Global Warming Will Intensify Mediterranean Wildfires, if We Don’t Change



Global warming will increase the potential of wildfire damage in Mediterranean Europe, a study led by researchers from the University of Barcelona (UB) finds.

The good news is, if the world can limit global warming to just 1.5 degrees Celsius, the damage from wildfires will be significantly less.

“To draw this conclusion we combined regional climate projections with several empirical models linking the summer burned area to key climatic drivers,” Marco Turco, a research fellow in the Department of Applied Physics at UB and lead author of the study, said in a statement.

“These results support the statement of the Paris Agreement (2015) that reports that limiting the temperature increase to 1.5 ºC would ‘significantly reduce the risks and impacts of climate change,’ ” he continued.

Rise of worldwide megafires

Worldwide megafires, induced by major heat waves, have recently made frontpage news all around the world. Overall, 2018 is on pace to be the fourth-warmest year ever.

In California in July, Death Valley set the record for the hottest month ever measured on earth. It reached 120 degrees Fahrenheit in Chino, and the Mendocino fire complex, which is the largest in state history, burned for more than a month.

It reached 106 degrees Fahrenheit in Kumagaya, Japan, in July, which is the highest temperature the country has ever experienced.

This past winter in Sydney, Australia, it reached 76.5 degrees Fahrenheit. Normally, average winter temperature in Sydney is between 47.8 and 62.6 degrees Fahrenheit.

Fires in Greece are engulfing cities, melting cars and killing people. The Greek government has declared a state of emergency, as the fires have killed 81 people and injured more than 190.

Fires in Sweden are the worst the country has experienced in decades, and the fires are pouring into the Arctic Circle.

Parts of Italy, Finland and Norway are also experiencing fires. Earlier this year, fires erupted in Siberia.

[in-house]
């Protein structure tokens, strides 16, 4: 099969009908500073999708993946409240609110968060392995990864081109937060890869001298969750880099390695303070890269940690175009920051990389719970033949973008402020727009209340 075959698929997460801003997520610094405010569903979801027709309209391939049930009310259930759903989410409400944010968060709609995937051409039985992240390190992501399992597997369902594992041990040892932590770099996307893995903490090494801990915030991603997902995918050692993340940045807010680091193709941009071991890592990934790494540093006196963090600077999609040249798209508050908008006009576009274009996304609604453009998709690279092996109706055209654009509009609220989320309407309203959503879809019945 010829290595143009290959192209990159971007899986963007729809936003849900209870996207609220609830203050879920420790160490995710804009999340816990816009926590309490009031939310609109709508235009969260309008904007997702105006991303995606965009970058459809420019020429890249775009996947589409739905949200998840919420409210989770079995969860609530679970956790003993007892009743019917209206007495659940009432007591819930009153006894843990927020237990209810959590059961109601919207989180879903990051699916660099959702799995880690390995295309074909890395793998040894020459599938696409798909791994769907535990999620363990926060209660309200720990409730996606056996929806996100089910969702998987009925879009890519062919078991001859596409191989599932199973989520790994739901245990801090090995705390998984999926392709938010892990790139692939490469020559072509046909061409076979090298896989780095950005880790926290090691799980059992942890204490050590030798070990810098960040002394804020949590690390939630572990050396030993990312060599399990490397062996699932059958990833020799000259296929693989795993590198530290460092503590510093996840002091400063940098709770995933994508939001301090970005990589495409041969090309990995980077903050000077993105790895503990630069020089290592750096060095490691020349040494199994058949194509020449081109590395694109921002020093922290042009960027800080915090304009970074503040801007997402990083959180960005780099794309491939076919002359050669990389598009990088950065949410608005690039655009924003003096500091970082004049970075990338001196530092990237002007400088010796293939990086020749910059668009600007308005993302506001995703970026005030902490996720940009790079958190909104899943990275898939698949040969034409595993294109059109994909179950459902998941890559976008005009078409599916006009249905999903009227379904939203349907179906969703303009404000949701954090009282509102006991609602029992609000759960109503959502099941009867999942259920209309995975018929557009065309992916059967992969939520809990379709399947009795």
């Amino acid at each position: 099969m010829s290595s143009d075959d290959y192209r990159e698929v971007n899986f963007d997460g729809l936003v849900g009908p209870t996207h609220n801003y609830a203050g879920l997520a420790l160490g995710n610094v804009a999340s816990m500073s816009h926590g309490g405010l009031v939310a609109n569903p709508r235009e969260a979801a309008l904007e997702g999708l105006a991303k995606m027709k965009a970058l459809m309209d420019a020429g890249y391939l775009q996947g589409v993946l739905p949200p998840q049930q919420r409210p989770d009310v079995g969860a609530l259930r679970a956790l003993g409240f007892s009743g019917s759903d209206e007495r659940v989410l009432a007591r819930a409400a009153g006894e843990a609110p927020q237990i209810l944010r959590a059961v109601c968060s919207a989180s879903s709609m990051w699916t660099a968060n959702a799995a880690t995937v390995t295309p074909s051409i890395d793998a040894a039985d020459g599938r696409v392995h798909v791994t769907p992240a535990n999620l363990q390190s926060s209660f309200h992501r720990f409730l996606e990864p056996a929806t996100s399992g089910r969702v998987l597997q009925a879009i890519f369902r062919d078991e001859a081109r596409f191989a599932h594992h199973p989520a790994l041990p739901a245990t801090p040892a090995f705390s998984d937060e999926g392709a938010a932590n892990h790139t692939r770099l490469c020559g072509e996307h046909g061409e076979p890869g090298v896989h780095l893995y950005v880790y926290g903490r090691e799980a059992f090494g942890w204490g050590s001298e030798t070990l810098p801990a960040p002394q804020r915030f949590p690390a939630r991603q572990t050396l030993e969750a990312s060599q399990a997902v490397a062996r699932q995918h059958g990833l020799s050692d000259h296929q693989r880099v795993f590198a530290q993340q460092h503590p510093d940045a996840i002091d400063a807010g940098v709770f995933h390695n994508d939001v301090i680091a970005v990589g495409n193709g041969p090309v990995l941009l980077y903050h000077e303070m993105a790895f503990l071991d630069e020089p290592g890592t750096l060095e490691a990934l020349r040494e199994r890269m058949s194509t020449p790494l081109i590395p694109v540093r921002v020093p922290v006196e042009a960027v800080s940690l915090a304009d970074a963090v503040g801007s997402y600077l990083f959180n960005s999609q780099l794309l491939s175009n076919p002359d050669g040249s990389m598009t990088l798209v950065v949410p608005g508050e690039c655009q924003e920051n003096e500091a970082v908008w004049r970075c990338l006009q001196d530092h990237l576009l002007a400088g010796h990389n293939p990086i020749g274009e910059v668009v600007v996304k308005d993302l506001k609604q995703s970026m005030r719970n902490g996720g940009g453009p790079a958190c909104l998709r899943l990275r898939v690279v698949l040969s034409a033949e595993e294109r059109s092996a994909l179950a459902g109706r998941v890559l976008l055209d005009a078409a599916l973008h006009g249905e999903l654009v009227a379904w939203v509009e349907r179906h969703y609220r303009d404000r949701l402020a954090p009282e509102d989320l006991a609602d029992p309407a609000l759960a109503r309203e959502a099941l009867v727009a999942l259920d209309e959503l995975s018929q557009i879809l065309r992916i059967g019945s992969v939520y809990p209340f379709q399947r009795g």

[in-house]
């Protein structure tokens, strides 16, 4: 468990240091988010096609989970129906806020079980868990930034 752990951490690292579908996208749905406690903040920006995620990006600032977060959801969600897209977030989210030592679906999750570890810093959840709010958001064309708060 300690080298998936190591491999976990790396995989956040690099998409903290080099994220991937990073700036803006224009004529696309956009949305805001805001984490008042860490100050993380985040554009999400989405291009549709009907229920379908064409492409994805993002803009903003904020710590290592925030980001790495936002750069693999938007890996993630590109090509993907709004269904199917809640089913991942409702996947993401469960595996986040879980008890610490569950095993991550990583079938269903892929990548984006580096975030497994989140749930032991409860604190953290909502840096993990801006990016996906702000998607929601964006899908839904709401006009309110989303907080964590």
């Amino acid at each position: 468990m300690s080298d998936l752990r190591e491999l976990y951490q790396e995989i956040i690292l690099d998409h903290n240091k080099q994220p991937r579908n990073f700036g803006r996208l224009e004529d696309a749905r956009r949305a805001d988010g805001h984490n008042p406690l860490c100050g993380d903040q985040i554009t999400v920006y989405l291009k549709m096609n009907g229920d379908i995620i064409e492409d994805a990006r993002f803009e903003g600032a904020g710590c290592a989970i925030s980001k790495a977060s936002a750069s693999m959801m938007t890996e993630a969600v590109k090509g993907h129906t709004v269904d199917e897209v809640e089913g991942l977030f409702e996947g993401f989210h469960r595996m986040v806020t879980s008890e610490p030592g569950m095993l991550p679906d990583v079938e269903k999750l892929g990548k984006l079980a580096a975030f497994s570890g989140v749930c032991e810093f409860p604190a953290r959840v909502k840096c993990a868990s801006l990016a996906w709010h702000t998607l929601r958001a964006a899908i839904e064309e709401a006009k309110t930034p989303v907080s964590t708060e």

“There is no place that isn’t vulnerable as the surface of the earth heats up and dries up during summer months,” Michael Mann, an award-winning climatologist, geophysicist and current director of the Earth System Science Center at Pennsylvania State University, told TUN in August.

The study

The researchers used multiple regional climate models to estimate future burned area from summer fires in Mediterranean Europe.

Simulation of the burned area for global warming cases of an increase by 1.5º C, 2º C and 3º C — applying the stationary model (SM) on the left and a non-stationary model (NSM) on the right. Dots show the areas where at least 50% of simulations show a statistically significant change. Credit: University of Barcelona

The researchers found that if an average global warming of only 1.5 degree Celsius occurred, burned areas would only increase 40 percent. However, if the world is unable to limit carbon emissions and warming rises to 3 degrees, the amount of burned area would increase by 100 percent.

What can we do?

It is critical for scientists to keep developing fire models like this one, so the world can work to develop adaptation strategies.

As for slowing down the warming of the earth, it is always the same answer — stop greenhouse gas emissions.

“Ultimately there is only one true solution,” said Mann. “If we are to prevent the worsening of wildfires and other damaging extreme weather events, we must solve the problem at its source: reduce global carbon emissions. That requires a wholesale transition away from the burning of fossil fuels toward renewable energy. We must vote for politicians who support those policies and vote out those who don’t.”

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